In this collection, poet Sarah Law presents lucid, lyrical reflections on the much-loved saint, Thérèse of Lisieux (1873-97), whose life and writing has been an inspiration to so many people. For Sarah Law, there is something about Thérèse that catches at the heart, and her poems flow from that sense of friendship and tenderness with her subject. Many of the poems meditate on events, large and small, in Thérèse's brief but spiritually significant life. The first section explores her childhood, and the second, her nine precious years as a Carmelite nun; years of both sweetness and suffering. Several poems are inspired by well-known photographs of Thérèse, some of which are included in this volume. A final section considers Thérèse's legacy, as her 'little way' of confidence and love became known throughout the world. Each poem may be read as an individual reflection, and as part of the larger biographical sequence.
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A biography-in-verse that brims with beauty, pain, insight, and humility, Thérèse informs as it inspires. In Sarah Law’s honest and perceptive portrayals, the ‘busy stillness’ and ‘little ways’ of this Carmelite nun become a ‘petal, flaming high in Christ’s kaleidoscope.’ This is a poetry pilgrimage you’ll want to take.
Little souls, little petals, little Carmelite—the word little is intrinsically woven into the life of St. Thérèse of Lisieux, and it appears repeatedly, in all the right places, in this poetic biography of the saint. The poems enthrall by their attention to sensory detail and the underlying strength they evince. Through them we learn how Thérèse’s ‘little world blossom[ed] / under her sword’s steel.’ A deeply moving and memorable work.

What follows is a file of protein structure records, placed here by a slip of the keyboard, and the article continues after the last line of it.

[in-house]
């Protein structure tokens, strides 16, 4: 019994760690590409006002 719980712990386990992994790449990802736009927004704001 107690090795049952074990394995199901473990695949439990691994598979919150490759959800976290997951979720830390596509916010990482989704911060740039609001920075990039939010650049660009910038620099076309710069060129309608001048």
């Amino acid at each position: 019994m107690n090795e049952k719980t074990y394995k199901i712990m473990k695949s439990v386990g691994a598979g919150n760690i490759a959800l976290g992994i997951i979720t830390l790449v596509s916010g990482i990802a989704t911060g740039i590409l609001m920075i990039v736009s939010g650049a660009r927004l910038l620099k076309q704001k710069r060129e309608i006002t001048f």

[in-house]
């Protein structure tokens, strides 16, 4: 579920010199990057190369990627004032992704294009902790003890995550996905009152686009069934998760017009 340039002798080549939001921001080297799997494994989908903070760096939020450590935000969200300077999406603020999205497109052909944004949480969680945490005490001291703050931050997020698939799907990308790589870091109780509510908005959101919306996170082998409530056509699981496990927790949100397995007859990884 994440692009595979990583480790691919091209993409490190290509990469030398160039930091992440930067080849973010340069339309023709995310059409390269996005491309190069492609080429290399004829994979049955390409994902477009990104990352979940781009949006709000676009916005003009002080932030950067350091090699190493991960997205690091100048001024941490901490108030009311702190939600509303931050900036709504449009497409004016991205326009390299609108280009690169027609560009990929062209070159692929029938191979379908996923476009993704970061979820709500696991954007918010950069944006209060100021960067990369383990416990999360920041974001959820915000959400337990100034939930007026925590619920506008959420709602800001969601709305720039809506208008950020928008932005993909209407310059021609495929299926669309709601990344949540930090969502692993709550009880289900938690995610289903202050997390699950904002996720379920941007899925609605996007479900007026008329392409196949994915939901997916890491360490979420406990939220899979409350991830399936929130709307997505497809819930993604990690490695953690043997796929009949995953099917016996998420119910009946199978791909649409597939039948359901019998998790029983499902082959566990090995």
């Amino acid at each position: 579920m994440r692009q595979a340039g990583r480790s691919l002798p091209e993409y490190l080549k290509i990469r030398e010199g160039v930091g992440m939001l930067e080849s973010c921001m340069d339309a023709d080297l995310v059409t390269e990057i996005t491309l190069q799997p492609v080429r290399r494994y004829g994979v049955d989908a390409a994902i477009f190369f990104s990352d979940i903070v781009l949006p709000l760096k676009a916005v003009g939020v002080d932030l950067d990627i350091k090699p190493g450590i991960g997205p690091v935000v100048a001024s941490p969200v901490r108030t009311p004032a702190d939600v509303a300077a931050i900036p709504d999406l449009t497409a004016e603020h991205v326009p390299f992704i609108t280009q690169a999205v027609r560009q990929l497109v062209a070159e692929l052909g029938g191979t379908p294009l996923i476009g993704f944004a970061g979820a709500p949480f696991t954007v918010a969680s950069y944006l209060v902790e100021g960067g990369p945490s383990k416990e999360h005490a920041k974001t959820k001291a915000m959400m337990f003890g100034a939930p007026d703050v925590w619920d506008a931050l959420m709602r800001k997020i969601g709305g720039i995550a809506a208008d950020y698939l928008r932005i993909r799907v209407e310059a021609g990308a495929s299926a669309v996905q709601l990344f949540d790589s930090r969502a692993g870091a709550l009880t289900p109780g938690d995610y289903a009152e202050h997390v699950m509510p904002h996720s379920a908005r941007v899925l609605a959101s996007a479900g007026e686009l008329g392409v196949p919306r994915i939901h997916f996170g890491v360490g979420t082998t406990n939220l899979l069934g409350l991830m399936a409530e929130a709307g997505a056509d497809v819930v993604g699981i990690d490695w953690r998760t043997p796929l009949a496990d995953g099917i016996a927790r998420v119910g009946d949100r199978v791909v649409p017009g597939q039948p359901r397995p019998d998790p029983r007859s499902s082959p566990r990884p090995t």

Thérèse of Lisieux had the soul of a poet, and this life of Thérèse in poetry, inspired by the photos, reminiscences, and incidents of the saint, penetrates the depths hidden in the seeming triviality of her life and her ‘resolute littleness,’ adding fresh and new insight.
Sarah Law is a UK based poet and writer who teaches for the Open University and elsewhere. She has published five full length poetry collections, and a Poetry Book Society selected pamphlet, in the UK and featured in various journals and anthologies. She has long been drawn to contemplative expressions of Christianity and has written and lectured on medieval Norfolk visionaries Julian of Norwich and Margery Kempe, as well as later figures. She set up and edits the online journal Amethyst Review, for new writing engaging with the sacred.